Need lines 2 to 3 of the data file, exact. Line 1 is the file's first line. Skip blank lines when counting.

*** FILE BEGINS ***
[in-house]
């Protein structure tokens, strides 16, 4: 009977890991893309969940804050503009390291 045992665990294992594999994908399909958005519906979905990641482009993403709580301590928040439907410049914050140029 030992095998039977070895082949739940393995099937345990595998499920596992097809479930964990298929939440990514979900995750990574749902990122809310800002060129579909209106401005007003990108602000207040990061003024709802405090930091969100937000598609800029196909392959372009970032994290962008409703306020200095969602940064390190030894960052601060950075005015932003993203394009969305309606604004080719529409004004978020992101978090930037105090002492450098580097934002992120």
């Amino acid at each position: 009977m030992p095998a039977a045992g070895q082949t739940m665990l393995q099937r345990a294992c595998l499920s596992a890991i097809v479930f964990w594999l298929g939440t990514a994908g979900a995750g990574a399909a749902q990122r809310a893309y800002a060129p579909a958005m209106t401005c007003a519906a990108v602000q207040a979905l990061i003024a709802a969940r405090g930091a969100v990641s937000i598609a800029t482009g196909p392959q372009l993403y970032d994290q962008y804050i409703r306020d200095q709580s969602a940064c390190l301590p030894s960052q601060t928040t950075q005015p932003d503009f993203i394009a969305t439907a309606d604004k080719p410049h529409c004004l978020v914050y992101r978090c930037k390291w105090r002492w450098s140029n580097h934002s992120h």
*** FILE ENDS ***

């Protein structure tokens, strides 16, 4: 009977890991893309969940804050503009390291 045992665990294992594999994908399909958005519906979905990641482009993403709580301590928040439907410049914050140029 030992095998039977070895082949739940393995099937345990595998499920596992097809479930964990298929939440990514979900995750990574749902990122809310800002060129579909209106401005007003990108602000207040990061003024709802405090930091969100937000598609800029196909392959372009970032994290962008409703306020200095969602940064390190030894960052601060950075005015932003993203394009969305309606604004080719529409004004978020992101978090930037105090002492450098580097934002992120």
């Amino acid at each position: 009977m030992p095998a039977a045992g070895q082949t739940m665990l393995q099937r345990a294992c595998l499920s596992a890991i097809v479930f964990w594999l298929g939440t990514a994908g979900a995750g990574a399909a749902q990122r809310a893309y800002a060129p579909a958005m209106t401005c007003a519906a990108v602000q207040a979905l990061i003024a709802a969940r405090g930091a969100v990641s937000i598609a800029t482009g196909p392959q372009l993403y970032d994290q962008y804050i409703r306020d200095q709580s969602a940064c390190l301590p030894s960052q601060t928040t950075q005015p932003d503009f993203i394009a969305t439907a309606d604004k080719p410049h529409c004004l978020v914050y992101r978090c930037k390291w105090r002492w450098s140029n580097h934002s992120h």